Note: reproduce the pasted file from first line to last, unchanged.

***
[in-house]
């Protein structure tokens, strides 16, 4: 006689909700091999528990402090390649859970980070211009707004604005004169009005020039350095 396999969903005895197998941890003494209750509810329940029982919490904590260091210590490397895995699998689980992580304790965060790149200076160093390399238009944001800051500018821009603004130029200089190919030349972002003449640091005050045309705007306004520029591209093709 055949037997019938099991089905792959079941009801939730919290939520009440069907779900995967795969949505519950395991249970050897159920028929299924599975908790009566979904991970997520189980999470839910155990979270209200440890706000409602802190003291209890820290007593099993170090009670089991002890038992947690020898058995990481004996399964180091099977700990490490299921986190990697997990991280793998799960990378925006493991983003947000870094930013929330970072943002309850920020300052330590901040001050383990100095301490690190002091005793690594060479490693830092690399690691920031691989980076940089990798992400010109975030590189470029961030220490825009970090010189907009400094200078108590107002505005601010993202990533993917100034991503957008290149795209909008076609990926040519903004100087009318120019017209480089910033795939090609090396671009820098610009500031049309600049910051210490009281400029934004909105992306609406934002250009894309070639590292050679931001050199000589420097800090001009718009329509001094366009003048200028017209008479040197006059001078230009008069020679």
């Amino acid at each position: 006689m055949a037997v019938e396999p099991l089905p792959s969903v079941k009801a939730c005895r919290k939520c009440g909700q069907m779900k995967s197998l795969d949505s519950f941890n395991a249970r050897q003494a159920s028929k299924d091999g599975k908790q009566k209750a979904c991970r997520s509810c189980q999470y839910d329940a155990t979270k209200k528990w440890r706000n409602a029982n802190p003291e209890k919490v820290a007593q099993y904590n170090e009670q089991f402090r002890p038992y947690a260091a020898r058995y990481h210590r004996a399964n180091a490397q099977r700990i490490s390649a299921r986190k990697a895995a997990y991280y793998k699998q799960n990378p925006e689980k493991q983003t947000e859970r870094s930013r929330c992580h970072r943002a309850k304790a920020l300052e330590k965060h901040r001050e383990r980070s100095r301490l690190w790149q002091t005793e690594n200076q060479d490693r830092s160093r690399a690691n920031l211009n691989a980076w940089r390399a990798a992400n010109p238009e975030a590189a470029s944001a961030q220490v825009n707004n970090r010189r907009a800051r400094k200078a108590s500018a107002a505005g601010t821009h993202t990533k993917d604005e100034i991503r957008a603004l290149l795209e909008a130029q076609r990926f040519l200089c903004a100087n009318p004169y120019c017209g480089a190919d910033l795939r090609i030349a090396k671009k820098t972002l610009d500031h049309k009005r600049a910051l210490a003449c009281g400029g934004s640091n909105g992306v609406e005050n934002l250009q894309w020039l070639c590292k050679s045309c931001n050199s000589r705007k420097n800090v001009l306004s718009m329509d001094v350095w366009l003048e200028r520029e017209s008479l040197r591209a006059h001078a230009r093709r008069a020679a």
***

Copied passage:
[in-house]
């Protein structure tokens, strides 16, 4: 006689909700091999528990402090390649859970980070211009707004604005004169009005020039350095 396999969903005895197998941890003494209750509810329940029982919490904590260091210590490397895995699998689980992580304790965060790149200076160093390399238009944001800051500018821009603004130029200089190919030349972002003449640091005050045309705007306004520029591209093709 055949037997019938099991089905792959079941009801939730919290939520009440069907779900995967795969949505519950395991249970050897159920028929299924599975908790009566979904991970997520189980999470839910155990979270209200440890706000409602802190003291209890820290007593099993170090009670089991002890038992947690020898058995990481004996399964180091099977700990490490299921986190990697997990991280793998799960990378925006493991983003947000870094930013929330970072943002309850920020300052330590901040001050383990100095301490690190002091005793690594060479490693830092690399690691920031691989980076940089990798992400010109975030590189470029961030220490825009970090010189907009400094200078108590107002505005601010993202990533993917100034991503957008290149795209909008076609990926040519903004100087009318120019017209480089910033795939090609090396671009820098610009500031049309600049910051210490009281400029934004909105992306609406934002250009894309070639590292050679931001050199000589420097800090001009718009329509001094366009003048200028017209008479040197006059001078230009008069020679």
């Amino acid at each position: 006689m055949a037997v019938e396999p099991l089905p792959s969903v079941k009801a939730c005895r919290k939520c009440g909700q069907m779900k995967s197998l795969d949505s519950f941890n395991a249970r050897q003494a159920s028929k299924d091999g599975k908790q009566k209750a979904c991970r997520s509810c189980q999470y839910d329940a155990t979270k209200k528990w440890r706000n409602a029982n802190p003291e209890k919490v820290a007593q099993y904590n170090e009670q089991f402090r002890p038992y947690a260091a020898r058995y990481h210590r004996a399964n180091a490397q099977r700990i490490s390649a299921r986190k990697a895995a997990y991280y793998k699998q799960n990378p925006e689980k493991q983003t947000e859970r870094s930013r929330c992580h970072r943002a309850k304790a920020l300052e330590k965060h901040r001050e383990r980070s100095r301490l690190w790149q002091t005793e690594n200076q060479d490693r830092s160093r690399a690691n920031l211009n691989a980076w940089r390399a990798a992400n010109p238009e975030a590189a470029s944001a961030q220490v825009n707004n970090r010189r907009a800051r400094k200078a108590s500018a107002a505005g601010t821009h993202t990533k993917d604005e100034i991503r957008a603004l290149l795209e909008a130029q076609r990926f040519l200089c903004a100087n009318p004169y120019c017209g480089a190919d910033l795939r090609i030349a090396k671009k820098t972002l610009d500031h049309k009005r600049a910051l210490a003449c009281g400029g934004s640091n909105g992306v609406e005050n934002l250009q894309w020039l070639c590292k050679s045309c931001n050199s000589r705007k420097n800090v001009l306004s718009m329509d001094v350095w366009l003048e200028r520029e017209s008479l040197r591209a006059h001078a230009r093709r008069a020679a």